The joint team will make any necessary changes to the proposed alignment before presenting a final route to the authorities in the three countries for further technical and economic feasibility studies, Railway Gazette International reported.
The Afghanistan Railway Authority said the members of the tri-national technical team considered the survey a success, and had expressed satisfaction with the arrangements made by the Afghan government and the professional behavior of the railway authority.
Bakht-u-Rehman Sharafat, who became ARA Chairman following the IEA takeover of Afghanistan in August 2021, said railway projects would guarantee Afghanistan’s economic development and also security.
History, economics and conflict mean that Afghanistan’s rail links to Central Asia are currently limited to two short 1 520 mm gauge cross-border links from Turkmenistan and the 75 km line from Uzbekistan to Mazar-e-Sharif.
A 1 435 mm gauge line from Khaf in Iran towards Herat was inaugurated as far as Rozanak in December 2020; this was damaged last year and needs to be repaired.
Biden unlikely to release frozen Afghan assets anytime soon
The Biden administration does not plan to release billions of dollars of Afghan government assets held by the country’s central bank anytime soon, the US special envoy for Afghanistan, Tom West said Monday.
Citing concerns the funds could end up in the hands of terrorists after the leader of al-Qaeda was killed while hiding out in Kabul, West said: “We do not see recapitalization of the Afghan central bank as a near-term option.”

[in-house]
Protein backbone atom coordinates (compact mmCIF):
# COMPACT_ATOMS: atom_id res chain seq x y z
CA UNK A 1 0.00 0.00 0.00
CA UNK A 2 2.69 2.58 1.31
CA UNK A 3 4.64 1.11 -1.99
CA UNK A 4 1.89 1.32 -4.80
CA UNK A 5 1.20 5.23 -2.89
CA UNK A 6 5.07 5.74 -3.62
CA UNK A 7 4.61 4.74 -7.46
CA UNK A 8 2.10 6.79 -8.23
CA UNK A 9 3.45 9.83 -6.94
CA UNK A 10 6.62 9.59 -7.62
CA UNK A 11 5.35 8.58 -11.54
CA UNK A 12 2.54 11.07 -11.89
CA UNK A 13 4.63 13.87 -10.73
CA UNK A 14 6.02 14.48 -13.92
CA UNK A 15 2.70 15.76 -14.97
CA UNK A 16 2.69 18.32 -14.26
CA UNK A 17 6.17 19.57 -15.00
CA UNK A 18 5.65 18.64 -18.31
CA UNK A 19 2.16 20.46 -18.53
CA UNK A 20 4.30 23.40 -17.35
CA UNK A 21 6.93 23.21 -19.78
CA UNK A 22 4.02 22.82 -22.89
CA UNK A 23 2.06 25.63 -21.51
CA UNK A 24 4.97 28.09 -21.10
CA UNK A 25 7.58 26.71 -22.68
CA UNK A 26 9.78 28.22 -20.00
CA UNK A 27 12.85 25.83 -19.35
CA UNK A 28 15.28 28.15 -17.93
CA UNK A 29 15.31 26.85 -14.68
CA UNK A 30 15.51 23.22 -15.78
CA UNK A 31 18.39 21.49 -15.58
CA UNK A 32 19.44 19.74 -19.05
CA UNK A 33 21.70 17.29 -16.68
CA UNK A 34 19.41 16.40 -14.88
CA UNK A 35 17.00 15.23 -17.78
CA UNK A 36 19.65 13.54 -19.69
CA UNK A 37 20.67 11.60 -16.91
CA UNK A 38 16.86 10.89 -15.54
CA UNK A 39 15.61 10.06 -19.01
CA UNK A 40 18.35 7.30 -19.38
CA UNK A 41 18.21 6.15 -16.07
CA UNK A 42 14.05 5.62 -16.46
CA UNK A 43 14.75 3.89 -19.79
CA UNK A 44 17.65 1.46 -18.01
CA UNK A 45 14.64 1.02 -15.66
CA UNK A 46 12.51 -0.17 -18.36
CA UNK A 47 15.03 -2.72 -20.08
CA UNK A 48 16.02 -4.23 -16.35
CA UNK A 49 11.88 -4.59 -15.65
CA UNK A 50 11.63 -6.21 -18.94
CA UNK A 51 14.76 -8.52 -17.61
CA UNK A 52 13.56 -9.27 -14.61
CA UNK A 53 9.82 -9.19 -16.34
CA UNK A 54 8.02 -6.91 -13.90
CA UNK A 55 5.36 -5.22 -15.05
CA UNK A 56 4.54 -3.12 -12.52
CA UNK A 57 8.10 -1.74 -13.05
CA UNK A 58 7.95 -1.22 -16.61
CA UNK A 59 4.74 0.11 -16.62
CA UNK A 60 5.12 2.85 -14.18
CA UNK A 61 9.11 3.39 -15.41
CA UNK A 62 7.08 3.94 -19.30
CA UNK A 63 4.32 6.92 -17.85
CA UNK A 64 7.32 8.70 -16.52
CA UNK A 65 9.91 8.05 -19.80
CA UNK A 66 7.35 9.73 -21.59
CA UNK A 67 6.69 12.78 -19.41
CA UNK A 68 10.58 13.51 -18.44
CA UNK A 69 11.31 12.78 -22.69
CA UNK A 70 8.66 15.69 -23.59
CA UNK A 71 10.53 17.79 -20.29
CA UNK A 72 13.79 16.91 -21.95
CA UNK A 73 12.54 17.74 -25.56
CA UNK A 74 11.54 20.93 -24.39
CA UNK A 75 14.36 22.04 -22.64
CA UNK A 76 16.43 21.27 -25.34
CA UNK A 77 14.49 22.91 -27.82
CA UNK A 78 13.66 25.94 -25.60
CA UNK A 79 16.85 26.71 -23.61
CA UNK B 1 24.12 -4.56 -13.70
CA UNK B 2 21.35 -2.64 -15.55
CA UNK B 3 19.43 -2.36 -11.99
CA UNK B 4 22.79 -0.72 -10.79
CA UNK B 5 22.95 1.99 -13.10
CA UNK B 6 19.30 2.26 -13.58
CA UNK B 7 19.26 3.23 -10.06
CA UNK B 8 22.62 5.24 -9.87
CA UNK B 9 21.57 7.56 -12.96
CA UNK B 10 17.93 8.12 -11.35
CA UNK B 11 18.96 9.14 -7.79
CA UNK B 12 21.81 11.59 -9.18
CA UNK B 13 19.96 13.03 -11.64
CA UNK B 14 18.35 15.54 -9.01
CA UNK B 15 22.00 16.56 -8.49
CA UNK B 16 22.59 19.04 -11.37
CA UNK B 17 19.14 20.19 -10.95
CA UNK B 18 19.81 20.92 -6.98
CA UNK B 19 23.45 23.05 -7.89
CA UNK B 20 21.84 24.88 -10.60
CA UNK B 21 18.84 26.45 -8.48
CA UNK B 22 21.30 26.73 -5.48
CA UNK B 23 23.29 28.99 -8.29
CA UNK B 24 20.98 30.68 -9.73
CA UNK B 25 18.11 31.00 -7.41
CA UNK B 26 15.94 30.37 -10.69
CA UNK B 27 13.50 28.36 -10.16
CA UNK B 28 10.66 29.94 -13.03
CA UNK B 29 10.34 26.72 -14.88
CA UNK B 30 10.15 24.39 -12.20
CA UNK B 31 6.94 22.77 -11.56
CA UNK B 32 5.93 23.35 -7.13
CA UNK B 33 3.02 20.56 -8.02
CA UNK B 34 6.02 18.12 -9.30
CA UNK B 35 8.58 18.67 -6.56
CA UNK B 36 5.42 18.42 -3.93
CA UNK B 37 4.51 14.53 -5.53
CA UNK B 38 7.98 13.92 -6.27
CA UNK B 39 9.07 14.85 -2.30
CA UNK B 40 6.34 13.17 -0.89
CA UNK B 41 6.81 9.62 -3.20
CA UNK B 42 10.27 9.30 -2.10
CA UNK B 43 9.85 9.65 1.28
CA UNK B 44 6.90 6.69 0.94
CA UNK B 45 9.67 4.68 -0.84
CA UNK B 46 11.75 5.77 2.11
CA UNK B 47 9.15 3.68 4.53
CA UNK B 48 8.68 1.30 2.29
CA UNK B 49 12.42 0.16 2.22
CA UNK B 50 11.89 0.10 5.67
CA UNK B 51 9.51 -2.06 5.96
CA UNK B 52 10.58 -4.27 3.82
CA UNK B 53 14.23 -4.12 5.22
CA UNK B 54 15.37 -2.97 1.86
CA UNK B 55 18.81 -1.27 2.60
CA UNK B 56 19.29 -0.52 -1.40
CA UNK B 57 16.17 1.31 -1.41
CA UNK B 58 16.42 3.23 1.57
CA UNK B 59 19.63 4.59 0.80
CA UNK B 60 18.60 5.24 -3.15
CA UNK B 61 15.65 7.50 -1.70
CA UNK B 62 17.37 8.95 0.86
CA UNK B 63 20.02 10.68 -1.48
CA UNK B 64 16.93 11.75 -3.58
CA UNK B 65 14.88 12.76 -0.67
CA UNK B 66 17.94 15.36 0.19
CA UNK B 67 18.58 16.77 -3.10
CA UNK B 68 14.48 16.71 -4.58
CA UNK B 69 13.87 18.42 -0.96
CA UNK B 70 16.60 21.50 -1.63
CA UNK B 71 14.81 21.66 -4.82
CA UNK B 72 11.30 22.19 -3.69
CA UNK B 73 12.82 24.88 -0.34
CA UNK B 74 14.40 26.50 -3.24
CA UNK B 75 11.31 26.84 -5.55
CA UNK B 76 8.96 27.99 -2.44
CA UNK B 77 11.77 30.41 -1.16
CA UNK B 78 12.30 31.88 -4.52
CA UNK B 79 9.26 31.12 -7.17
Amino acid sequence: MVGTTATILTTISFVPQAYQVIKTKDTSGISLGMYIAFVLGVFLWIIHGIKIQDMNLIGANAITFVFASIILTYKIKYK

He said “the Taliban’s (IEA) sheltering of al-Qaeda leader Ayman al-Zawahiri reinforces deep concerns we have regarding diversion of funds to terrorist groups.”
CNN reported that a National Security Council spokesperson said “there has been no change” in efforts to get the funds to the Afghan people, but cited Zawahiri’s presence in Kabul as having a direct impact on how the administration deals with the Islamic Emirate of Afghanistan (IEA).
“We have been engaged with foreign counterparts in efforts to support the establishment of an international trust fund with robust safeguards to enable the use of Afghan reserves for the benefit of the Afghan people given Afghanistan’s ongoing economic and humanitarian crisis,” the NSC spokesperson said.
“We have made considerable progress and our focus right now is on supporting the establishment of this fund. The recent revelations of the Taliban’s (IEA) flagrant violation of the Doha agreement illustrate the importance of remaining clear-eyed in our dealings with the Taliban. Our approach to the future of these assets will continue to reflect that reality.”
This decision not to move on the releasing of the funds anytime soon comes about six months after US President Joe Biden signed an executive order allowing for the $7 billion in frozen assets from Afghanistan’s central bank to eventually be distributed inside the country and to potentially fund litigation brought by families of victims of the September 11 terror attacks.
The funds were frozen by the US government after the Afghan government collapsed last year and the IEA took over control of the country.